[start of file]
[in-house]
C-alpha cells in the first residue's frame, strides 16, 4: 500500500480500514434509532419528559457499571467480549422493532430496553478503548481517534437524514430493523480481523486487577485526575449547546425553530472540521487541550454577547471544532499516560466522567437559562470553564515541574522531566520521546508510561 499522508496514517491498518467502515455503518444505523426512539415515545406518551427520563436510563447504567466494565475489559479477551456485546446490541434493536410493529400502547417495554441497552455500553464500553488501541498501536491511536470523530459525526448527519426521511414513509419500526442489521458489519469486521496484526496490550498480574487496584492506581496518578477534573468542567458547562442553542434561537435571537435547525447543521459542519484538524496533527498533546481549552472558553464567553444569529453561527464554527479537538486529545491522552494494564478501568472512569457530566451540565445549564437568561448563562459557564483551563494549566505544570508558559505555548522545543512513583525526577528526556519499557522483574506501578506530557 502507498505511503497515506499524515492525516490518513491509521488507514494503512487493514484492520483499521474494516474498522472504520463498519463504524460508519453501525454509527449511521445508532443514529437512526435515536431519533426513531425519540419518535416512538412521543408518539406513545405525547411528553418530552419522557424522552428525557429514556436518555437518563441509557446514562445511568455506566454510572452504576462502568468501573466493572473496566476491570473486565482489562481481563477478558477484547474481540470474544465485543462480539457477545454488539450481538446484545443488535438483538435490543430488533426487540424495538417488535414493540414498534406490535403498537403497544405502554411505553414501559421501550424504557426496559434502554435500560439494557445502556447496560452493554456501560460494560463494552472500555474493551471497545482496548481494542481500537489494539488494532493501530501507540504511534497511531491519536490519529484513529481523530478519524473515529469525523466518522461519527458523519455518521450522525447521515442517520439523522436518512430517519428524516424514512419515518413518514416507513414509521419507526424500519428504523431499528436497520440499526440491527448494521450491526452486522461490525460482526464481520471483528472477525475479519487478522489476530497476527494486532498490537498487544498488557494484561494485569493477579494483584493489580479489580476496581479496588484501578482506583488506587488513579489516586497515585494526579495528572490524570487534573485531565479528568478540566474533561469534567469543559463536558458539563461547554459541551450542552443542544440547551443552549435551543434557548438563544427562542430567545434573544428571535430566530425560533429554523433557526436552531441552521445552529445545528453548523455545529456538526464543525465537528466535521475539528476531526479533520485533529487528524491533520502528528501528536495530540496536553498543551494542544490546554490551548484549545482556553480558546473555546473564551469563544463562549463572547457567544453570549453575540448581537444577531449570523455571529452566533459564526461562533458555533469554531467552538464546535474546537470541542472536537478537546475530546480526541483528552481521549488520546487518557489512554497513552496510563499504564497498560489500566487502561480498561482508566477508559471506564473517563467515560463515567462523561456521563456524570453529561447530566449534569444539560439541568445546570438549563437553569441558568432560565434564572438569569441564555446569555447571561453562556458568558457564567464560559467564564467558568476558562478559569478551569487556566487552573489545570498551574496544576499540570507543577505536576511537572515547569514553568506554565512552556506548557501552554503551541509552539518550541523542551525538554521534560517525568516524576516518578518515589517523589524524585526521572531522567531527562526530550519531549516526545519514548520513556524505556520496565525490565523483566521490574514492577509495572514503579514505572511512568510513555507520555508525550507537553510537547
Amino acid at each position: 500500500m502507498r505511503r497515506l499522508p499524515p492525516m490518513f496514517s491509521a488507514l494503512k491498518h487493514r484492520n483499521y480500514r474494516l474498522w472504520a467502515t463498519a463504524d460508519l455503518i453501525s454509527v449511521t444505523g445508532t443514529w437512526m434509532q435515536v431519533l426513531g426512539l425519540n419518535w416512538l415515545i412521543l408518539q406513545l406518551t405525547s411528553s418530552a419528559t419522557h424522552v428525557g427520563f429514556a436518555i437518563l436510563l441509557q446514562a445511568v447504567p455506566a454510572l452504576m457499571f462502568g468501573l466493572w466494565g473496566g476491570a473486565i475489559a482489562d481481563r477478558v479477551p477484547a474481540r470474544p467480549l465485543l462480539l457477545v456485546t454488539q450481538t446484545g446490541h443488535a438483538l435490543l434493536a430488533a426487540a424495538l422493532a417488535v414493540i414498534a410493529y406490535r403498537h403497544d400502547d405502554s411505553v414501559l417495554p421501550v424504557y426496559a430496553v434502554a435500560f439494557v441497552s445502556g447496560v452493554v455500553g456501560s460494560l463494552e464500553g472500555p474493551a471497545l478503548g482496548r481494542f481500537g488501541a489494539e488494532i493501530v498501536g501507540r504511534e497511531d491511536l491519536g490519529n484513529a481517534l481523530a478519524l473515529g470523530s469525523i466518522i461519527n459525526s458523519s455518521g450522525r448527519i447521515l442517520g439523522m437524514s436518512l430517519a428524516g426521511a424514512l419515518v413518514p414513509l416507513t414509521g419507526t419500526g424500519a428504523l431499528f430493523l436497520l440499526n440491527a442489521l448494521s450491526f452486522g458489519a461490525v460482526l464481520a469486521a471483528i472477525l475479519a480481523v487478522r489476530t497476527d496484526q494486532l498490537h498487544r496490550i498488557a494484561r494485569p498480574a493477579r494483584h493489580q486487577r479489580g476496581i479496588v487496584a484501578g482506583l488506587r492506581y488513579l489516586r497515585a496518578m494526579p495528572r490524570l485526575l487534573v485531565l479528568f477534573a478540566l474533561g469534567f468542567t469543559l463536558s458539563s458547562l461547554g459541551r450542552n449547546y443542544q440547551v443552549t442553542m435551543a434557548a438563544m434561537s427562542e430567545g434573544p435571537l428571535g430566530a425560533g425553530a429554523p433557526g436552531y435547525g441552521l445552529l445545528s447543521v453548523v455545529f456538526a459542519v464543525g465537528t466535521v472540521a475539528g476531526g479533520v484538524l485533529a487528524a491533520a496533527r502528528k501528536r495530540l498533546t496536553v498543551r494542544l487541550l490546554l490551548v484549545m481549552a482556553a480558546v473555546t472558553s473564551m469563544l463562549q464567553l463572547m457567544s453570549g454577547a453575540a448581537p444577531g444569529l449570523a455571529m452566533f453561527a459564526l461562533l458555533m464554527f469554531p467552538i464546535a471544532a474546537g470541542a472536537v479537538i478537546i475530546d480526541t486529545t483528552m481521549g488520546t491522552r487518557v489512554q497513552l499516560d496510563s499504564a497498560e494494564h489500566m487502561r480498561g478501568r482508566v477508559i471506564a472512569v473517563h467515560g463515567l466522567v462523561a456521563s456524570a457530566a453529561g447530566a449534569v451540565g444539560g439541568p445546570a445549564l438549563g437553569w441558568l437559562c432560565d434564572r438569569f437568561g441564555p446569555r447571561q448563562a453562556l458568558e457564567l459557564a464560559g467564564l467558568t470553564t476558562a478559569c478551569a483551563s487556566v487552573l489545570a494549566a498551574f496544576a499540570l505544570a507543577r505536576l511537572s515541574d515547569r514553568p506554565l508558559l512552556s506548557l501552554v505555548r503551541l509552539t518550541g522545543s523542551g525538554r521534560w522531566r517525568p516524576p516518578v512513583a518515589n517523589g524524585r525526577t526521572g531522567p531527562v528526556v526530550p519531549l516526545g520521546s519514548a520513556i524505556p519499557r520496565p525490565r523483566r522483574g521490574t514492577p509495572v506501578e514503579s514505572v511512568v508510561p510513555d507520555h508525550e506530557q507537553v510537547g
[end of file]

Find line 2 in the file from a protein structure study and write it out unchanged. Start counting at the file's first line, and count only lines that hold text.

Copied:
C-alpha cells in the first residue's frame, strides 16, 4: 500500500480500514434509532419528559457499571467480549422493532430496553478503548481517534437524514430493523480481523486487577485526575449547546425553530472540521487541550454577547471544532499516560466522567437559562470553564515541574522531566520521546508510561 499522508496514517491498518467502515455503518444505523426512539415515545406518551427520563436510563447504567466494565475489559479477551456485546446490541434493536410493529400502547417495554441497552455500553464500553488501541498501536491511536470523530459525526448527519426521511414513509419500526442489521458489519469486521496484526496490550498480574487496584492506581496518578477534573468542567458547562442553542434561537435571537435547525447543521459542519484538524496533527498533546481549552472558553464567553444569529453561527464554527479537538486529545491522552494494564478501568472512569457530566451540565445549564437568561448563562459557564483551563494549566505544570508558559505555548522545543512513583525526577528526556519499557522483574506501578506530557 502507498505511503497515506499524515492525516490518513491509521488507514494503512487493514484492520483499521474494516474498522472504520463498519463504524460508519453501525454509527449511521445508532443514529437512526435515536431519533426513531425519540419518535416512538412521543408518539406513545405525547411528553418530552419522557424522552428525557429514556436518555437518563441509557446514562445511568455506566454510572452504576462502568468501573466493572473496566476491570473486565482489562481481563477478558477484547474481540470474544465485543462480539457477545454488539450481538446484545443488535438483538435490543430488533426487540424495538417488535414493540414498534406490535403498537403497544405502554411505553414501559421501550424504557426496559434502554435500560439494557445502556447496560452493554456501560460494560463494552472500555474493551471497545482496548481494542481500537489494539488494532493501530501507540504511534497511531491519536490519529484513529481523530478519524473515529469525523466518522461519527458523519455518521450522525447521515442517520439523522436518512430517519428524516424514512419515518413518514416507513414509521419507526424500519428504523431499528436497520440499526440491527448494521450491526452486522461490525460482526464481520471483528472477525475479519487478522489476530497476527494486532498490537498487544498488557494484561494485569493477579494483584493489580479489580476496581479496588484501578482506583488506587488513579489516586497515585494526579495528572490524570487534573485531565479528568478540566474533561469534567469543559463536558458539563461547554459541551450542552443542544440547551443552549435551543434557548438563544427562542430567545434573544428571535430566530425560533429554523433557526436552531441552521445552529445545528453548523455545529456538526464543525465537528466535521475539528476531526479533520485533529487528524491533520502528528501528536495530540496536553498543551494542544490546554490551548484549545482556553480558546473555546473564551469563544463562549463572547457567544453570549453575540448581537444577531449570523455571529452566533459564526461562533458555533469554531467552538464546535474546537470541542472536537478537546475530546480526541483528552481521549488520546487518557489512554497513552496510563499504564497498560489500566487502561480498561482508566477508559471506564473517563467515560463515567462523561456521563456524570453529561447530566449534569444539560439541568445546570438549563437553569441558568432560565434564572438569569441564555446569555447571561453562556458568558457564567464560559467564564467558568476558562478559569478551569487556566487552573489545570498551574496544576499540570507543577505536576511537572515547569514553568506554565512552556506548557501552554503551541509552539518550541523542551525538554521534560517525568516524576516518578518515589517523589524524585526521572531522567531527562526530550519531549516526545519514548520513556524505556520496565525490565523483566521490574514492577509495572514503579514505572511512568510513555507520555508525550507537553510537547